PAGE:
Patreon: Mirrors – Part II

Who is it that Jonas sees on the swing? (Source)

Over at Patreon, I’ve published the second part of my weird story, “Mirrors.” Novelist Jonas Beckley is having a more and more unsettling time in his new lodgings.

Here’s an excerpt:

There was a strange smell in the staircase today. Heavy, piercing, wet, rotten. Familiar, somehow, though I couldn’t place it. I think it must have been connected with whatever that black substance was on the stairs leading up from my floor. When I went to tell Wilson about it, he was nowhere to be found.

“Mirrors,” Part II – By Rick Yoder

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Elsewhere: On the Rule of St. Benedict

I don’t usually like to write two “Elsewhere” posts in a row, but there’s a very good chapter talk on the Rule of St. Benedict over at Vultus Christi that is, I believe, worthy of my readers’ attention. The author points to the spiritual fullness of the Rule. St. Benedict gathers together the very best of the great spiritual traditions of the Church. Put another, more historically correct way, his Rule has served as the “wellspring” from which all manner of saints have drawn the waters of life.

St. Scholastica, 18th century, Wienerwald, Austria (Source)

Monasticism is the norm of the Christian life. It is the baptismal life as such, to which every other charism must be compared. Those who do not have a priestly or religious vocation are not exempt. Even those in the world must develop a “monasticism of the heart,” a certain enmity towards the Flesh and a love of God in the Mass. St. Benedict’s Rule, in its great flexibility and simplicity, is a very good guide to achieving that inward state, itself an ever more perfect conformity to Christ.

The whole chapter is worth reading, but here’s an excerpt that struck me:

If you were or are attracted to Carmel, to Saint Teresa and Saint John of the Cross, or to Saint Thérèse and her Little Way, know that nothing of their teaching is missing from the Rule of Saint Benedict: purification of the heart, ceaseless prayer, secret exchanges with the Word, the Divine Bridegroom, and participation by patience in the Passion of Christ.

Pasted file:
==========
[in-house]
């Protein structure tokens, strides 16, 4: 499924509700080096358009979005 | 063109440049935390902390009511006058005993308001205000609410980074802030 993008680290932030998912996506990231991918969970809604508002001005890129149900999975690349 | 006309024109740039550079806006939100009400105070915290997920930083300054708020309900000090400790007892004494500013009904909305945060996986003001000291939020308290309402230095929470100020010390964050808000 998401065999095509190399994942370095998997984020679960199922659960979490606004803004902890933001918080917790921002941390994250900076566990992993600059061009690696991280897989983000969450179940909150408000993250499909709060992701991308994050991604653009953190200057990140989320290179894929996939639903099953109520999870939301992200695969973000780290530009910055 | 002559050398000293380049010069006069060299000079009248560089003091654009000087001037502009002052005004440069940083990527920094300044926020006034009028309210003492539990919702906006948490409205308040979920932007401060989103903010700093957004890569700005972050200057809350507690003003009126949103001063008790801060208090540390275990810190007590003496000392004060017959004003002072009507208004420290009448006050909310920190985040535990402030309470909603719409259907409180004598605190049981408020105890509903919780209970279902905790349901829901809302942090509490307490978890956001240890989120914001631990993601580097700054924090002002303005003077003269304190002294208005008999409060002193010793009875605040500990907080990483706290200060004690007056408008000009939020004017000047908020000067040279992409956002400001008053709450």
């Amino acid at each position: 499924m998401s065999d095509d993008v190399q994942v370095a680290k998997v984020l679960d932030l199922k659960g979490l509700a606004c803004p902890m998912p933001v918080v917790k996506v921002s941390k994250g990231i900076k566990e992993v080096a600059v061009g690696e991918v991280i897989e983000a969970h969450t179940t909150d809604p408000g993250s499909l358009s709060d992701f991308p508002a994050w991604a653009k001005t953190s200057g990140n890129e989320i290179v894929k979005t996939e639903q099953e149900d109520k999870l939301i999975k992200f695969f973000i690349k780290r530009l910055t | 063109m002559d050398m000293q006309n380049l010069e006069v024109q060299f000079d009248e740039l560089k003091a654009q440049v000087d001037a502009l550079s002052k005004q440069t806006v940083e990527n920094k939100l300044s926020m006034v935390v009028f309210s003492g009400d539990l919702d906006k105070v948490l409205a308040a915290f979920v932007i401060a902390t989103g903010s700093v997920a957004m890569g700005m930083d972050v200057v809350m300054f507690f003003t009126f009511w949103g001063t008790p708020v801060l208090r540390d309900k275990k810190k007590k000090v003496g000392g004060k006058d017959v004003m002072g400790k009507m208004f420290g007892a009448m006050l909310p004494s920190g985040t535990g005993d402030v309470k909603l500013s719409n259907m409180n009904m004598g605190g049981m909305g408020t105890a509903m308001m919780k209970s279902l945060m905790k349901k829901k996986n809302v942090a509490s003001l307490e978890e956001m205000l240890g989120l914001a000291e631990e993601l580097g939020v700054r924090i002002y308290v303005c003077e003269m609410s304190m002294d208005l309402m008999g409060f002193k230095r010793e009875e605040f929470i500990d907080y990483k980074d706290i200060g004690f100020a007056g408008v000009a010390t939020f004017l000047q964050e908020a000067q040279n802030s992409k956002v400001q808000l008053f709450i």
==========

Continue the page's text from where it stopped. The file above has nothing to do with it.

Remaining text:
If you were or are drawn to Saint Dominic, Saint Thomas Aquinas, and Saint Catherine of Siena, know that the Rule of Saint Benedict calls you to the joy of the Gospel, to the love of chastity, to the quest for Truth, to confidence in the mercy of God for sinners, and to the ceaseless prayer of the heart represented by the Holy Rosary.

If you were or are fascinated by the Little Poor Man of Assisi, the Seraphic Saint Francis, know that the Rule of Saint Benedict offers you complete disappropriation to the point of having neither your body nor your will at your own disposal; that the Twelfth Degree of Humility is configuration to the Crucified Jesus; and that the adorable Body of Christ, the Sacred Host, shows you the perfection of monastic holiness in silence, hiddenness, poverty, and humility.

If you were or are charmed by Saint Philip and the Oratory, know that the Rule of Saint Benedict calls you to good cheer, to gentlemanly courtesy, to an ever greater infusion of the charity of God, that is the Holy Ghost.

Vultus Christi
The Death of St. Benedict, Douai Abbey. Photo by Fr. Lawrence Lew OP (Source)

Any Catholic who wants a deeper spiritual life cannot neglect the monastic tradition. It brought forth all the others, and continues to enrich them. I have written in the past on the likeness between St. Philip and St. Benedict. Much more could be said for the monastic roots of each of the spiritual families listed above.

I can’t help but notice that one major stream of Latin Catholic spirituality is absent from this list: Ignatian spirituality. Perhaps this is because the Ignatian charism depends upon a subjective, individualistic, and pscyhologized spiritual experience rather than the objective, external, communitarian piety of liturgy that stands at the heart of St. Benedict’s Rule. This is not to say that Ignatian spirituality is necessarily worse or that it cannot produce saints. Nor is it to say that St. Ignatius could have produced his school without the preceding sixteen centuries of spiritual development. But the assumptions of Ignatian spirituality are so divorced from the monastic tradition as to constitute a sui generis chapter in the history of Latin Spirituality. St. Ignatius inaugurated a real break from the Western tradition of prayer and ascesis, a break that was, in fact, little more than an epiphenomenon of the advent of modernity in the prior century.

But these historical-theological considerations are secondary to a deeper admiration for the piece. May St. Benedict pray for all of us who would seek the Face of God.

Elsewhere: Courage, the Cardinal, and the Sex Abuse Crisis

When I converted, Timothy Dolan was widely seen as the face of a bright new future for the Catholic Church in America. My, have things changed… (Source)

Ron Belgau has a very good summary of yet another scandal erupting in the American Church – this time, in the Archdiocese of New York. An excerpt: